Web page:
Arguably the most iconic piece of imagery in Dune is the sandworm, a titanic creature that has been copied and replicated everywhere from Star Wars to Beetlejuice and Tremors. Artists have often imagined it as a giant beast with three triangular lobes for a mouth, filled with hundreds of fangs ready to crush and devour anything it encounters. But in Denis Villeneuve’s adaptation, which will compete in ten categories including Best Picture at Sunday’s Oscars, the sandworm gets a makeover: Here, it resembles a lipless worm with a gaping maw full of baleen, like a whale. A Dune newbie might not fathom how the monster could get any weirder. To that, the effects team behind the sandworms reminds you that Dune: Part Two is incoming — and can you imagine what sandworm babies look like?
In Villeneuve’s film, the sandworm is both a revered, godlike figure and a menace as stealthy as the shark from Jaws. The film reveals them slowly, hinting at the incoming behemoths’ presence with trembles on the sand dunes. Attuned especially to a specific, rhythmic sound, they attack and destroy anything that makes that sound, like bigger, uglier versions of the creatures in A Quiet Place. But Dune: Part One only briefly dips our toe into the wide world of sandworms. Best Production Design nominee Patrice Vermette and Oscar-nominated sound designers Mark Mangini and Theo Green are already at work on the creatures’ next phase. And the first thing they mention is, of course, the sandtrouts.
One of the stranger parts of the second half of Frank Herbert’s book involves the introduction of sandtrouts, a.k.a. sandworm larvae, which play a key role in the creation of the spice mélange that kick-starts the entire story. According to Green, Paul Atreides’s (Timothée Chalamet) spice visions in the film originally included images depicting the worms’ entire life cycle and a clearer look at how they function. “It was something that was only ever in the storyboard phase and not developed further, but we did create a few sounds for it,” Green says, calling it one of the more psychedelic elements of the story. “We had Paul seeing the sandtrout and came up with a very strange sound, like a heartbeat, like a watery heartbeat. That could be tapped into for Part Two.”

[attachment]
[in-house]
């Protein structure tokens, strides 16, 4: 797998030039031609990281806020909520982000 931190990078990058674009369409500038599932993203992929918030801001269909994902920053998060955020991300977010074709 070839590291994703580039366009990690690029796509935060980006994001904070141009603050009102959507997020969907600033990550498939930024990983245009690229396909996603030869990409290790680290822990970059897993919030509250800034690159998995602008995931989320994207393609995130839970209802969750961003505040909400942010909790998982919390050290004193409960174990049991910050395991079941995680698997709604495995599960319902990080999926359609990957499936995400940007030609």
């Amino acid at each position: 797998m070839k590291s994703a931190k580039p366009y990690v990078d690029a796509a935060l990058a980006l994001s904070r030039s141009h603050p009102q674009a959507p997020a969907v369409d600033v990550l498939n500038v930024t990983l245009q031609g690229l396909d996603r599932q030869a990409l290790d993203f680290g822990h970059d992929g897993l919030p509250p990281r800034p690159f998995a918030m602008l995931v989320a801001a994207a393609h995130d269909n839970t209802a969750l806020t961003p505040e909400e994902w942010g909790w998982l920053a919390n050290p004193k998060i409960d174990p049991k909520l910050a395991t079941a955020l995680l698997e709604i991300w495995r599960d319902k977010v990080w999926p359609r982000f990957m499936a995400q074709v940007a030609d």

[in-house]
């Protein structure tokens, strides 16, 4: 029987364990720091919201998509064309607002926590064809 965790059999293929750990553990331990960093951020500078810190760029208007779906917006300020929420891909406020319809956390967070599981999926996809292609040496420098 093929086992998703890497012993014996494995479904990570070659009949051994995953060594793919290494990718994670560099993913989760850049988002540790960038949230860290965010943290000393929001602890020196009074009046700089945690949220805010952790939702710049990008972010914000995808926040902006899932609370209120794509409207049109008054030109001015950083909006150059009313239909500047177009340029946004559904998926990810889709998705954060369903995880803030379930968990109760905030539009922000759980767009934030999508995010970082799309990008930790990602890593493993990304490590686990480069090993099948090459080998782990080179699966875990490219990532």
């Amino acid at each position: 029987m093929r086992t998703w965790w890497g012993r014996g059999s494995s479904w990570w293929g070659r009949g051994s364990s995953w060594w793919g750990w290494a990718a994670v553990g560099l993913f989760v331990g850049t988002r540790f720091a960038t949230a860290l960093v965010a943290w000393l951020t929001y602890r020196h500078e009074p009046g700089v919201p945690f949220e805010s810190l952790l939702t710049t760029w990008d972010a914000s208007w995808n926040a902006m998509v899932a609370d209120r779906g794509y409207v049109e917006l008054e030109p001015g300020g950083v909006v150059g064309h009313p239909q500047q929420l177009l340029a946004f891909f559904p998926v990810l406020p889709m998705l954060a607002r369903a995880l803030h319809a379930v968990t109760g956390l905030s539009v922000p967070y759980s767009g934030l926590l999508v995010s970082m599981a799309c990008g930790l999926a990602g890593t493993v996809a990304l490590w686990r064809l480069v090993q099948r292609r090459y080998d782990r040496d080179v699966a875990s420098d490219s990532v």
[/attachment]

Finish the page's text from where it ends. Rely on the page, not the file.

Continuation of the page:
Production designer Vermette, meanwhile, has been thinking through the continuity of the sandworms’ designs. “We designed the worm while thinking of how it would grow, because we know there are different sizes in the book,” he tells Vulture. While tight-lipped about how big, exactly, these different forms will be, Vermette hints that he was inspired by whales when designing the worm. But what would the whale equivalent of a larva be? Green offers a suggestion: the whale sucker, those “little creatures that surround and help out the whale, the symbiotic creatures.” (Indeed, Google a picture of a whale sucker and, once you’re through the nightmares, you’ll realize it’s an especially Dune-appropriate little creature.)
To envision how the worm would live and function onscreen, the design teams considered the physiology and anatomy of the creature as a whole, beyond their giant gaping mouths. Mangini and Green looked to the second half of the book to do so. “We have a process of really exploring the physics of how something works if it’s a creature not from our planet,” Mangini said. “So an awareness of the whole story was necessary, and in some small areas, we did design things. In the end, we don’t really hear them in this part, but I think we will be digging into those pieces of research when we come to part two.” Similarly, Vermette devoted arduous research to “how it feeds, how it lives, how it survives,” and just as crucially, “how it’s being ridden by the Fremen. We thought about how the skin is made so you can climb on it.”
Book fans, as well as fans of David Lynch’s version and the SyFy channel adaptation, will recognize one of the highlights of the latter half of Herbert’s novel: seeing Fremen ride worms into battle like building-size horses. Though the breaking down of those scenes has yet to begin in earnest, progress has already been made in designing how they will work, at least sound-wise. Green teases that his team has lots of stored recordings from the desert to give them ideas for everything a worm might need to do, many taken from underneath sand dunes. We might have heard some of those sounds in part one’s final scene, in which we see a Fremen riding a worm through the desert, but Villeneuve opted to show it only from a distance. (“We may have needed to have a closer look,” explains Green.) His team has likewise already started researching how to advance the “Voice,” the mind-controlling power the Bene Gesserit use to command others to do their bidding. “We were giving hints in the early parts of this film that it will become something bigger in the next one,” Mangini adds.
According to Vermette, Dune was originally going to end someplace different than with Paul and his mother Jessica (Rebecca Ferguson) walking with the Fremen through the desert after Paul kills a warrior named Jamis (Babs Olusanmokun). “We were initially going to go further into the story,” he reveals. “Throughout preproduction, the script moves, it finds its place. It’s never definite until a certain time. So during the soft prep, there were areas of the screenplay that we did not end up covering when we locked the script and decided to shoot.” That means “there are elements already designed that will be in Part Two,” he says. He demurred from more details, but Vermette is likely referring to Paul’s arrival at the Fremen Sietch — the tribe’s vast hidden communities, where the legend of Muad’Dib is born and the story really kicks in. We may have to wait two years for the continuation of Paul’s journey, but the work to get us there has already begun.